I must release control.
These four words are some of the most challenging words for me to consider. Control is, after all, what has always kept me sane. I know that if I control my diet and exercise plan, my body feels better, and my mind is clearer. I know that if I control my wake-up time (two hours before my children), I will treat my boys’ morning antics with far more grace. I know that if I can control the steady completion of my weekly checklist, our house is more peaceful overall.
I like…OK…I maybe even love control. It makes me feel like I have a say in what happens in my life.
But what about when, despite my best efforts, I cannot control the outcome after all? What do I hold onto then?
Almost a year ago, I was diagnosed with Addison’s Disease, a disease in which my body decided to take control out of my hands and essentially wage war on itself for no reason. I couldn’t have stopped it from happening. No amount of eating better, working out more, waking up earlier, or making better lists could have changed the outcome. I was forced to release control, whether I liked it or not.
This is my story, but I know that many others have similar ones in which “I must release control” became more than just a good mental practice. Perhaps it’s a diagnosis of cancer, a sudden death of a loved one, or unforeseen violence that hits a little too close to home. Whatever it is, each of us has a moment when we can no longer resist the demand of those four words.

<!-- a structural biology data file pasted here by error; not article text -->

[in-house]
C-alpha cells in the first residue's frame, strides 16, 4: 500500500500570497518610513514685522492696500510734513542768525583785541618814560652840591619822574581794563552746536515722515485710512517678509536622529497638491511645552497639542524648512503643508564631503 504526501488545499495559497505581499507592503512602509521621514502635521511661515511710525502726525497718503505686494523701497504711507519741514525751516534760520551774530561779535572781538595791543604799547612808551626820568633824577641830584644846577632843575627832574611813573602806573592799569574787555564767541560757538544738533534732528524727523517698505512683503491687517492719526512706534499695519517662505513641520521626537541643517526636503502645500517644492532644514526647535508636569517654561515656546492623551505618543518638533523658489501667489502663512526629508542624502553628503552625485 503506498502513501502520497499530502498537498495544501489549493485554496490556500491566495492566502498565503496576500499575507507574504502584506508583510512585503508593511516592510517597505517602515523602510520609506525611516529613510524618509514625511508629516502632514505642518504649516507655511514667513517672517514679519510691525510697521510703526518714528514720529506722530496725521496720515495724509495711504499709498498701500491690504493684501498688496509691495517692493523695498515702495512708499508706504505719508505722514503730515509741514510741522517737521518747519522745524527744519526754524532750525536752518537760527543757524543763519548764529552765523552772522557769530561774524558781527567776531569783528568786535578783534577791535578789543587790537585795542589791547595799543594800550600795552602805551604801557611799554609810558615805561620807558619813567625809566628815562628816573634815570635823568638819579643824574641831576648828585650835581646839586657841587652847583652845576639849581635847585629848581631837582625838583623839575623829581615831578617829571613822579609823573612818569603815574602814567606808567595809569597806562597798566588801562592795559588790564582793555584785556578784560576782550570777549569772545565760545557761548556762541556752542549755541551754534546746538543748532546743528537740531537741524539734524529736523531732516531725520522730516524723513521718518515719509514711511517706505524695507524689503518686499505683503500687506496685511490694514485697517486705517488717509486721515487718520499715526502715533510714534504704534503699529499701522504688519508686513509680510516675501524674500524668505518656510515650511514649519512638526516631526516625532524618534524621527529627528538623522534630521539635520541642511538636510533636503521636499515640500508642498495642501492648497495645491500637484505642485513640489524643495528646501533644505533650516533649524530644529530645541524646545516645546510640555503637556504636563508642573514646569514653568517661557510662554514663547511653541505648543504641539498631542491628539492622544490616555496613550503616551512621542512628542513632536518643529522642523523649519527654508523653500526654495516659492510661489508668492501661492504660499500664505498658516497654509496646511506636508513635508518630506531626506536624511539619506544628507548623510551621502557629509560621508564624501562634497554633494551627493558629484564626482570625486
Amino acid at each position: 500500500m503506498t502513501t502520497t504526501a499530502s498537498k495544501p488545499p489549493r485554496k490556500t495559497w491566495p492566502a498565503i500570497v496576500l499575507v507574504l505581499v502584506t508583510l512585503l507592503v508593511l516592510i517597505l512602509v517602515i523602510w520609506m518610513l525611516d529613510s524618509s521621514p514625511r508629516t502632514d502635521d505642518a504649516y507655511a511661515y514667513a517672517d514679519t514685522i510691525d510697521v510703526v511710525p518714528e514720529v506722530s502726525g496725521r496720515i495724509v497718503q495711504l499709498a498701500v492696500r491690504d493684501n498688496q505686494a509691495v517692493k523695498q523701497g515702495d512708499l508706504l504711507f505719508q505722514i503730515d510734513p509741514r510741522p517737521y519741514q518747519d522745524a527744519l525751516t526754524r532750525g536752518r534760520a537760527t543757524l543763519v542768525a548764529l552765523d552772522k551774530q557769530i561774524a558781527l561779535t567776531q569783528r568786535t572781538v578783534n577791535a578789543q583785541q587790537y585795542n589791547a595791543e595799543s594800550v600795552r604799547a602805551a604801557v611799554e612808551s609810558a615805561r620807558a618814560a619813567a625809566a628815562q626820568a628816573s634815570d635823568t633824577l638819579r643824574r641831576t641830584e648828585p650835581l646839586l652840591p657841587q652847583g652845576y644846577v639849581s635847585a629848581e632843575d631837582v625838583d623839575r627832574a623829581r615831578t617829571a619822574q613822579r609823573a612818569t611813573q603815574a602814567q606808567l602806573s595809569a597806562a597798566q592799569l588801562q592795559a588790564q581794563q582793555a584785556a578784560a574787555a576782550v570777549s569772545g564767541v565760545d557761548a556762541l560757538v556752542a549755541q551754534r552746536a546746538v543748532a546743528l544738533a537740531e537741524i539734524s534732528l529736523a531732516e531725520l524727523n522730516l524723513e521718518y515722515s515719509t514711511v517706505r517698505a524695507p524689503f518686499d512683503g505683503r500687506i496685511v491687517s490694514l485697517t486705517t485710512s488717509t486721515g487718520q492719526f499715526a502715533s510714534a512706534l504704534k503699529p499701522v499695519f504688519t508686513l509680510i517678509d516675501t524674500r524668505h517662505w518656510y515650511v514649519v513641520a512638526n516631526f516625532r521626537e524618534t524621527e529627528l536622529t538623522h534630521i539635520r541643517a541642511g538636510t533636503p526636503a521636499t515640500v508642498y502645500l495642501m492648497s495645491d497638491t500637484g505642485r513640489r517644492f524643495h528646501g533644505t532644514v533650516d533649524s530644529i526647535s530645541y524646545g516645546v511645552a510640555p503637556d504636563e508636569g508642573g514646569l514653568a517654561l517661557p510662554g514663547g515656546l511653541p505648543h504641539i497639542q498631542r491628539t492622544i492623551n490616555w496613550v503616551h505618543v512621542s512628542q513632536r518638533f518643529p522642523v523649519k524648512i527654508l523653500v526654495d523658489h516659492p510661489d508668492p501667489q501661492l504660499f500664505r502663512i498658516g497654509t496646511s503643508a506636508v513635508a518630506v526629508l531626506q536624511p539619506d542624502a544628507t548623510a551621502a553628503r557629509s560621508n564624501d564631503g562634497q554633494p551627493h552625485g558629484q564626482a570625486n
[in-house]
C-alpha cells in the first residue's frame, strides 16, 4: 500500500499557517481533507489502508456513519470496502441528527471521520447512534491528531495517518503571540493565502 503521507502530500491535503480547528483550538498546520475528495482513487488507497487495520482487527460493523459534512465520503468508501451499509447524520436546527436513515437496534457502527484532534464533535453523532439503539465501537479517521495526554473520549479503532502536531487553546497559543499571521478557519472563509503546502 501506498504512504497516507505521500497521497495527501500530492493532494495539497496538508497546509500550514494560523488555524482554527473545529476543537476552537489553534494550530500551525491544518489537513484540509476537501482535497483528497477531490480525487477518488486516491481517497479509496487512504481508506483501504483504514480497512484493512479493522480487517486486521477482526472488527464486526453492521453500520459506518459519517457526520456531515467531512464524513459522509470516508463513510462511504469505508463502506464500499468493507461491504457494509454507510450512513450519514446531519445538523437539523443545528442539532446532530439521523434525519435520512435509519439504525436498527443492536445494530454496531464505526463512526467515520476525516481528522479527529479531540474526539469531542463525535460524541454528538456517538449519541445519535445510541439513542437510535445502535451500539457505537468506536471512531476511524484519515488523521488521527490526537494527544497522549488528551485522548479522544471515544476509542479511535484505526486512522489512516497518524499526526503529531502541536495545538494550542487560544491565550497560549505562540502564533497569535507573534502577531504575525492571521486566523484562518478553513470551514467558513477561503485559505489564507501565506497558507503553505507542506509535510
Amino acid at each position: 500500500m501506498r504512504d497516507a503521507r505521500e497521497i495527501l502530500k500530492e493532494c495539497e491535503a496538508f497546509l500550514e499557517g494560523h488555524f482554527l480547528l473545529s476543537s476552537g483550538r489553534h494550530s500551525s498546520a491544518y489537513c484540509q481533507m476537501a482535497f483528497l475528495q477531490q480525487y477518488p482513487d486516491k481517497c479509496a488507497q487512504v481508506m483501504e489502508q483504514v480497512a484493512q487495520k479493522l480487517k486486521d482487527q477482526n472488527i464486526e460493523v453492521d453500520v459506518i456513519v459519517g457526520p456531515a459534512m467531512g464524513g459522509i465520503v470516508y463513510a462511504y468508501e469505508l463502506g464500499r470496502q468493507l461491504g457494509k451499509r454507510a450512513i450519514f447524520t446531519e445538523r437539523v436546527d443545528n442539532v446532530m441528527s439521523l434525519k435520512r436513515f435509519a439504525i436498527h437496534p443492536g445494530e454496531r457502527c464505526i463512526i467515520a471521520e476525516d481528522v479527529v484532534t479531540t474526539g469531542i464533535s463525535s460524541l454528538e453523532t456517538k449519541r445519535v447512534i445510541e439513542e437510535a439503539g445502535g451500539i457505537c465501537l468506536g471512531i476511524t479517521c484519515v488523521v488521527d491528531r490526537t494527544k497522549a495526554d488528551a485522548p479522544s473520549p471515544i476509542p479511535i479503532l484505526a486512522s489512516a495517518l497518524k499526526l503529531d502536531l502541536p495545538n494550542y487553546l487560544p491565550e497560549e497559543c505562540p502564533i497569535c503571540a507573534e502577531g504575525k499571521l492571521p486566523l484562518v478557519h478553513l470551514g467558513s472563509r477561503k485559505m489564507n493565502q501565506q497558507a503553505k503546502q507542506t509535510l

We must release control.
Why do we wait until those moments happen to do so? Why are we not willing to release control until it is all but demanded of us? What do we fear? I think I was always afraid of what, if anything, would remain when I did release control.
A few weeks ago, I wrote the following poem as I was wrestling with a random bad day in my Addison’s journey. It’s about not only the demand of those four simple words but the larger demand God has for us: to trust in what remains.
There is a part of me that my body one day just attacked. It was a powerful ally, and then… it wasn’t. There is a part of me that my body one day just rejected. It was intimately connected, and then… it wasn’t. There is a part of me that now wonders constantly about belonging. It was something innate, and then… it wasn’t. So, what do I do, Lord, while my own body plays a game, deciding what belongs in me and what does not? There is a part of me that knows Your answer quite deeply. I must release control of what is temporary in this body and in this life and hold on a bit tighter to what remains. I am Yours and You are mine, and that… always will be.